In this hilarious memoir, comedian and bestselling author Jenny Lawson, recounts her lifelong battle with crippling depression and anxiety. She’s (sometimes brutally) honest about her struggles, but manages to find the humor in it. The result is an entertaining read that will probably make you laugh, and certainly make you realize that you’re not alone in your pain and struggles.
- Hardcore Self Help: F**k Depression
According to author Robert Duff, his book Hardcore Self Help: F**k Depression is the “no psychobabble self-help book for people that don’t usually like self-help books.” Although Duff is a psychologist by trade and training, his books (including one about anxiety) are no nonsense, and easy to read and understand. Readers will learn why they feel as if they have no energy and why they have the feelings they do. They’ll also gain Duff’s knowledge about realistic steps that can be taken to solve many of the day-to-day issues faced by those battling depression.
- How to Weep in Public: Feeble Offerings on Depression from One Who Knows
Doubling as both memoir and self help book, How to Weep in Public by comedian Jacqueline Novak is a darkly hilarious look at what it’s like to live with depression. Novak’s aim is not to magically cure her reader. Rather, she aims to make them feel not so alone, bring a little bit of comfort and humor, and ultimately offer tips to manage emotions and “fight this some other day.”
- I Don’t Want to Talk About It: Overcoming the Secret Legacy of Male Depression
Somehow, specifically male depression is still something that is glossed over in nearly every representation of depression. In I Don’t Want to Talk About It — the first book published that talks exclusively about male depression — author Terrence Real summarizes dozens of case studies to break down the ways in which depression affects men and their families. He also details the ways in which male depression is different from female depression, and offers some tips men can use to learn to control their moods and health in order to overcome their depression.
- Learned Optimism: How to Change Your Mind and Your Life
Martin Seligman, Ph.D.
Like Feeling Good, Martin Seligman’s Learned Optimism: How to Change Your Mind and Your Life is all about taking control of your thoughts in order to escape depression. According to Seligman, an “optimistic attitude is a key factor in overcoming depression.” At the beginning of the book, Seligman invites readers to take an optimism quiz to figure out just how optimistic or pessimistic they truly are. He then provides an entire toolbox of strategies to help readers reset the way they think.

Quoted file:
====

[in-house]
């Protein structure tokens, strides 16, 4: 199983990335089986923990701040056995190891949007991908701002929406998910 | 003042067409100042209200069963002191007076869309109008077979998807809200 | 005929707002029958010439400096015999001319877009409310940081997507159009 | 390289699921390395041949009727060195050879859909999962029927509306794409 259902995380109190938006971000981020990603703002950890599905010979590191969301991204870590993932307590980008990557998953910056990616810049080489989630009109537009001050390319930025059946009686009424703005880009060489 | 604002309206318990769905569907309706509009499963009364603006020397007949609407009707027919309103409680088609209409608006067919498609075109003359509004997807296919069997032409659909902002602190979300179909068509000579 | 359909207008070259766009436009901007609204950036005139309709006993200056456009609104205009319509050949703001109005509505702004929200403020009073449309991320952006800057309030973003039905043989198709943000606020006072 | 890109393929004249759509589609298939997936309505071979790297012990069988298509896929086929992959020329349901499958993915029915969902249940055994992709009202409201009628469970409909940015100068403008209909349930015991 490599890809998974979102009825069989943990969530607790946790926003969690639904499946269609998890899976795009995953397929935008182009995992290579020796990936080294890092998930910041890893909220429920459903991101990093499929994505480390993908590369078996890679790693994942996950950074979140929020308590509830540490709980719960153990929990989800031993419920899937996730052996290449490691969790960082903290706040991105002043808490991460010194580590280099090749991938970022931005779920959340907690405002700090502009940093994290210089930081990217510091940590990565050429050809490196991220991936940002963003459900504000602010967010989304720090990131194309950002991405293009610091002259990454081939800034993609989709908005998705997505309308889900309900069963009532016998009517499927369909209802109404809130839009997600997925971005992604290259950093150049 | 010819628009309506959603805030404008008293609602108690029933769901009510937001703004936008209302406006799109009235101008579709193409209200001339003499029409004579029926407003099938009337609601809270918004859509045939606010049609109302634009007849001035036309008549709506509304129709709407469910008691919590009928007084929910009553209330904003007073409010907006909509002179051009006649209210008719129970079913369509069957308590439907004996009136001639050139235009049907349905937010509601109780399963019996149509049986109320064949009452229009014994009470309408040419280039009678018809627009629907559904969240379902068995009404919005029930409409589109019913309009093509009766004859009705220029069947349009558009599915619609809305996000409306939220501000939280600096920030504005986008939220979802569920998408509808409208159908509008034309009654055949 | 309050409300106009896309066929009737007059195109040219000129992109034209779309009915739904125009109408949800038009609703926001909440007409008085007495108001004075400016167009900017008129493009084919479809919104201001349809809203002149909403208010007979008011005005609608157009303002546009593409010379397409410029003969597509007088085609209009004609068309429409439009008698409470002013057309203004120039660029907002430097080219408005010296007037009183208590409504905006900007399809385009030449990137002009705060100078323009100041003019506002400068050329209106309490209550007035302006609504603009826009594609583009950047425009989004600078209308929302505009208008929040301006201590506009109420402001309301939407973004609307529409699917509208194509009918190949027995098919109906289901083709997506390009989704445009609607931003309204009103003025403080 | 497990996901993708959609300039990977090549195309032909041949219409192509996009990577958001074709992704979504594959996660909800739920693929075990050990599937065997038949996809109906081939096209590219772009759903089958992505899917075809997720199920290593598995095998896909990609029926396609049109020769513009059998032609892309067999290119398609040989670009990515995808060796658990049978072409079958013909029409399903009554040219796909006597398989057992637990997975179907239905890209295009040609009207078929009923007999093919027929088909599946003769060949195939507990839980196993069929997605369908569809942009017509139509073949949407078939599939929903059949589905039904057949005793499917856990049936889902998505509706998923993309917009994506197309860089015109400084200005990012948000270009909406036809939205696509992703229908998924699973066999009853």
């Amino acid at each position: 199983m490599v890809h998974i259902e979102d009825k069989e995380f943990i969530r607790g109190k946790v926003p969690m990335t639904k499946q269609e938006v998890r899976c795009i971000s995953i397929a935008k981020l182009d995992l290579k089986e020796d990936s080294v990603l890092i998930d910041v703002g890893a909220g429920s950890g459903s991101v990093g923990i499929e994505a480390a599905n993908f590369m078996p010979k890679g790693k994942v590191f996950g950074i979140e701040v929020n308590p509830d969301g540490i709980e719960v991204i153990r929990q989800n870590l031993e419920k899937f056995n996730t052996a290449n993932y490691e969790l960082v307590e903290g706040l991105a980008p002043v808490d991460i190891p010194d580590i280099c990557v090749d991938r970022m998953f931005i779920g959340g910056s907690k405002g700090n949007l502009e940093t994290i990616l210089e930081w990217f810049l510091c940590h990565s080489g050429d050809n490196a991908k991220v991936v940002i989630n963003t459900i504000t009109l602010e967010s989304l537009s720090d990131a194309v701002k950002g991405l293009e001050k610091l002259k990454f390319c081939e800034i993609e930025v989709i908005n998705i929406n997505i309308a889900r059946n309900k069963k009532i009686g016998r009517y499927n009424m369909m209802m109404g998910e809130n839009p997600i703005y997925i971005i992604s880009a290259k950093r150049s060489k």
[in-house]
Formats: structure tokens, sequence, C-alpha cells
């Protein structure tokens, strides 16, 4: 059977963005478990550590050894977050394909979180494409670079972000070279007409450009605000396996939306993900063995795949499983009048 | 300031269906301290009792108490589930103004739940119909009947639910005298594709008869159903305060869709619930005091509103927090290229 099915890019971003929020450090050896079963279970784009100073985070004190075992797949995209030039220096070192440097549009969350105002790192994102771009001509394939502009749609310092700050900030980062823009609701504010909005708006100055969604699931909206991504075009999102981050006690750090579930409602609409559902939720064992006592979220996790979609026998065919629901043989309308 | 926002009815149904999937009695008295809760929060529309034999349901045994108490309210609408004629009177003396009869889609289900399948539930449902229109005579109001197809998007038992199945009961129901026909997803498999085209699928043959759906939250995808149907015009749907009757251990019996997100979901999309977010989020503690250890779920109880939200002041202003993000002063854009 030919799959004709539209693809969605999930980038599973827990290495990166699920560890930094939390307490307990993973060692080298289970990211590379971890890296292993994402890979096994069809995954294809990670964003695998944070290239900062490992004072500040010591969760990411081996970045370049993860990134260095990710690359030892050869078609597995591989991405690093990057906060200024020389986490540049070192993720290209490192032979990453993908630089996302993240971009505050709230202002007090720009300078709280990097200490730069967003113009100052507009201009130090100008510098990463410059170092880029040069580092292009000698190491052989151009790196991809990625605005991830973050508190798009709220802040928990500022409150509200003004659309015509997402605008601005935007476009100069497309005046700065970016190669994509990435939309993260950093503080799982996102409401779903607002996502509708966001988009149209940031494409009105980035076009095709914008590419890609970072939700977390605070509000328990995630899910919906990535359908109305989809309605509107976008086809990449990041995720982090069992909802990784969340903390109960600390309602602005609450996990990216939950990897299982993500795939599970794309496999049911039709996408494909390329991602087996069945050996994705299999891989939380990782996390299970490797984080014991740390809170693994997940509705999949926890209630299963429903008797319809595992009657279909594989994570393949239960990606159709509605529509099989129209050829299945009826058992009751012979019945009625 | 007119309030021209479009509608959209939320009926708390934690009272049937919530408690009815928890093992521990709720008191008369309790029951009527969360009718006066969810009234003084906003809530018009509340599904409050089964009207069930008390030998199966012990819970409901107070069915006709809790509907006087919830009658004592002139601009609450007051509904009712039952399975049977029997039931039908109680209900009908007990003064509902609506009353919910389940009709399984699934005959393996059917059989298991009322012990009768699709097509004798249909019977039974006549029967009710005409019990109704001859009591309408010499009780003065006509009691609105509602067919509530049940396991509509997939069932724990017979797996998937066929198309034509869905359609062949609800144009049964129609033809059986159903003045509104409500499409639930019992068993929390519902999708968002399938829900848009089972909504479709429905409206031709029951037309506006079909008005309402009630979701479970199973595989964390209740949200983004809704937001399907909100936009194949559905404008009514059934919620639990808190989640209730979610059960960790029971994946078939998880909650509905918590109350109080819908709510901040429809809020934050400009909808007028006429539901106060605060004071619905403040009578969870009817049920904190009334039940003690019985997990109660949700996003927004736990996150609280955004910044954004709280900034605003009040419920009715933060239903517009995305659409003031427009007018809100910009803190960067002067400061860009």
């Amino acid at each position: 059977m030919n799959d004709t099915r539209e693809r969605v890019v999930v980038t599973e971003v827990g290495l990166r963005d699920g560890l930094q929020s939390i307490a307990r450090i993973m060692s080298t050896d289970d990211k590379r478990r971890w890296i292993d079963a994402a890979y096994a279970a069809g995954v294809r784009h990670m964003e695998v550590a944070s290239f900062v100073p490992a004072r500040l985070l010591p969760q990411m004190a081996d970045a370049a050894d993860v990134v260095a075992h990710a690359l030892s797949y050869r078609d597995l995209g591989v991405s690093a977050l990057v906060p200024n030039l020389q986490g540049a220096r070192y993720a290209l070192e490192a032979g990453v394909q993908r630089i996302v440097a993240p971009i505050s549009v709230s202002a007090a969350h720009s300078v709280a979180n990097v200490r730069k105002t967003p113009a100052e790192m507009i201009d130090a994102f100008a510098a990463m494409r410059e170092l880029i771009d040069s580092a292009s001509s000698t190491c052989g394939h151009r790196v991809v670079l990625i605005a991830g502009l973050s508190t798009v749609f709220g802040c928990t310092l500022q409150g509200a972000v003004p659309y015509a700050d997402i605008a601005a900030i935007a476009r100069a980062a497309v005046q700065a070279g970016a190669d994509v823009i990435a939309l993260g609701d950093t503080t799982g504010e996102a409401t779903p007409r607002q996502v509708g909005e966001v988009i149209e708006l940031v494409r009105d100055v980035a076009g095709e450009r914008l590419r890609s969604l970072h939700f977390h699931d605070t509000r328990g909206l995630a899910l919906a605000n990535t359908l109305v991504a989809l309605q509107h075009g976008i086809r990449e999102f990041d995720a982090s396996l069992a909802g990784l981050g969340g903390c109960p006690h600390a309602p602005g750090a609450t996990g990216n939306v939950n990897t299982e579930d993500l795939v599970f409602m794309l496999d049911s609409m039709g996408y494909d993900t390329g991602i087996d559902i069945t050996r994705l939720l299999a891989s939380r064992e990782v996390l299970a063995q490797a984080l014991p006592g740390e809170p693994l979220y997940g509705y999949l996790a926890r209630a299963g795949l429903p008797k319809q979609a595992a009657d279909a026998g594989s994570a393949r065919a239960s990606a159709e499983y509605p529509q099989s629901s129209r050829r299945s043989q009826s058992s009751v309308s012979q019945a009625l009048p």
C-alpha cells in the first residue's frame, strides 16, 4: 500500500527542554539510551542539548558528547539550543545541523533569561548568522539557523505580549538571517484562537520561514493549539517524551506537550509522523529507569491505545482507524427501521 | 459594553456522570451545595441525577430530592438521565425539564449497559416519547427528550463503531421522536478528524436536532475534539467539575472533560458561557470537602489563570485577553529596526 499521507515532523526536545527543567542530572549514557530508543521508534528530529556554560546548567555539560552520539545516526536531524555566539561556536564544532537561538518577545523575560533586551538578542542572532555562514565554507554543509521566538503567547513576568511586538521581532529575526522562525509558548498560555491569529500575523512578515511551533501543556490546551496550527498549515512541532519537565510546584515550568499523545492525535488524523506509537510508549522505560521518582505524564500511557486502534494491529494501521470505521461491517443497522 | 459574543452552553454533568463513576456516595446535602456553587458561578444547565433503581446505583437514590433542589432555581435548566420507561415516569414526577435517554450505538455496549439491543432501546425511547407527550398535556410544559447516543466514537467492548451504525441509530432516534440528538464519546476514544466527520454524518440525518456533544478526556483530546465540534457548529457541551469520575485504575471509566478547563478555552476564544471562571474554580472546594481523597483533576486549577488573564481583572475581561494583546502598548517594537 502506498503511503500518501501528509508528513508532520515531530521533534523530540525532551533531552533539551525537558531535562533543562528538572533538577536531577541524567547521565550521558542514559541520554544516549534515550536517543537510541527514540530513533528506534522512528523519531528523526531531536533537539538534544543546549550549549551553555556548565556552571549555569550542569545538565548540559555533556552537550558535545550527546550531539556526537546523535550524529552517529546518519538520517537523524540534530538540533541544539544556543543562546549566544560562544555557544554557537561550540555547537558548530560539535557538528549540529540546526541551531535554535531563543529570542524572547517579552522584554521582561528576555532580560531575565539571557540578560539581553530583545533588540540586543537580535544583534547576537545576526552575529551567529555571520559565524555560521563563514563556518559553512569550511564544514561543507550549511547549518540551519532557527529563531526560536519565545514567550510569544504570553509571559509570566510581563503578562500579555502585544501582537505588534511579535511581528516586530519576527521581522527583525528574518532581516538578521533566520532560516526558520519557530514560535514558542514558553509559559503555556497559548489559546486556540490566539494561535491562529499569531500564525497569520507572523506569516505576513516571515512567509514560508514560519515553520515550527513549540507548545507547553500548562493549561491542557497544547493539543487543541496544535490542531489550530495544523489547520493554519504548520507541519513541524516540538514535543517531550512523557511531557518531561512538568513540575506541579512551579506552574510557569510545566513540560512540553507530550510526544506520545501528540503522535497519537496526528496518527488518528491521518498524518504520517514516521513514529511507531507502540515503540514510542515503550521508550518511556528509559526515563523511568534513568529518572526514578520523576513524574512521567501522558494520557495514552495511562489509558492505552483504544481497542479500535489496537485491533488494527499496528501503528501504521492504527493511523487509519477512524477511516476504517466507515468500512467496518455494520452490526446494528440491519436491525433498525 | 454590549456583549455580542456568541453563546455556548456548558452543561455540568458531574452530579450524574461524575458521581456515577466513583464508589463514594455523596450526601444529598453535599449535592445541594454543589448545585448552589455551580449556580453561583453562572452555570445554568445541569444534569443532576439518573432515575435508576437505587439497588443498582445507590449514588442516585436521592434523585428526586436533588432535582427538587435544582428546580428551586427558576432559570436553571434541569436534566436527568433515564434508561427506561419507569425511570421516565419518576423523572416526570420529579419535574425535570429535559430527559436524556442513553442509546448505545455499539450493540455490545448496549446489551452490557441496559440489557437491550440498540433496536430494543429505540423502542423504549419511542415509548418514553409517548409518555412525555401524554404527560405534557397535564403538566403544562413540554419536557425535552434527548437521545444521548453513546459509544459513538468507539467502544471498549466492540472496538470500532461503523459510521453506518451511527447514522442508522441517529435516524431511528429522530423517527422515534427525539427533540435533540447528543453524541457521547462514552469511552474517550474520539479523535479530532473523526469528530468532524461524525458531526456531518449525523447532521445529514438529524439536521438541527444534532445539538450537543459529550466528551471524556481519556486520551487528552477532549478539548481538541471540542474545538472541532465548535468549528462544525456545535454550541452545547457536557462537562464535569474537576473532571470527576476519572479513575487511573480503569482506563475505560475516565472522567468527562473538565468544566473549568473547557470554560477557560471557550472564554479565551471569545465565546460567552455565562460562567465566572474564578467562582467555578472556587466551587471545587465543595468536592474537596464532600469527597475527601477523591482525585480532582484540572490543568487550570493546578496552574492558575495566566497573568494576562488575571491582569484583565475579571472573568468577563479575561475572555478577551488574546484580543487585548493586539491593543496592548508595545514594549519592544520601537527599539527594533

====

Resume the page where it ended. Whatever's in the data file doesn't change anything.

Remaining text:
- Mind Over Mood: Change How You Feel by Changing the Way You Think
Dennis Greenberger and Christine Padesky
Mind Over Mood is a longtime bestseller about one of the most sought-after ways to overcome depression. Authors Dennis Greenberger and Christine Padesky, both Ph.D.s, provide the reader with clinically proven strategies that can help one learn to manage their mind, control their negative thoughts, and end for good the distress of depression.
- The Noonday Demon: An Atlas of Depression
While most self-improvement books on our list take on the challenge of providing helpful tools for overcoming depression, Andrew Solomon’s The Noonday Demon is a little different. As its subtitle implies, this book studies depression from multiple perspectives: the intellectual, the historical, and the personal. Solomon, who suffers from depression and was awarded the National Book Award for The Noonday Demon, is at once encouraging and heartbreakingly honest as he dives into the roots of depression and the ways in which it is beaten.
- Tears to Triumph: Spiritual Healing for the Modern Plagues of Anxiety and Depression
In her book Tears to Triumph, bestselling author Marianne Williamson asserts that we as a culture have decided it is better to avoid facing pain. But instead of numbing, dismissing, or medicating our pain away, Williamson argues that we should fully face those things that make us upset or sad, and that by doing so, we can gain true healing and actually avoid serious mental illnesses such as depression.
- You Are Not Alone: Words of Experience and Hope for the Journey Through Depression
Feeling entirely alone in their battle is a common feeling among those suffering from depression. That common feeling is so powerful and prevalent, that including You Are Not Alone on our list of the best self-improvement books for those battling depression was an easy choice. The book is comprised entirely of conversations with people with depression. They share their stories, their triumphs, and their lowest moments. Over the course of the book, readers will realize that they are not alone in their depression and that their feelings are completely valid.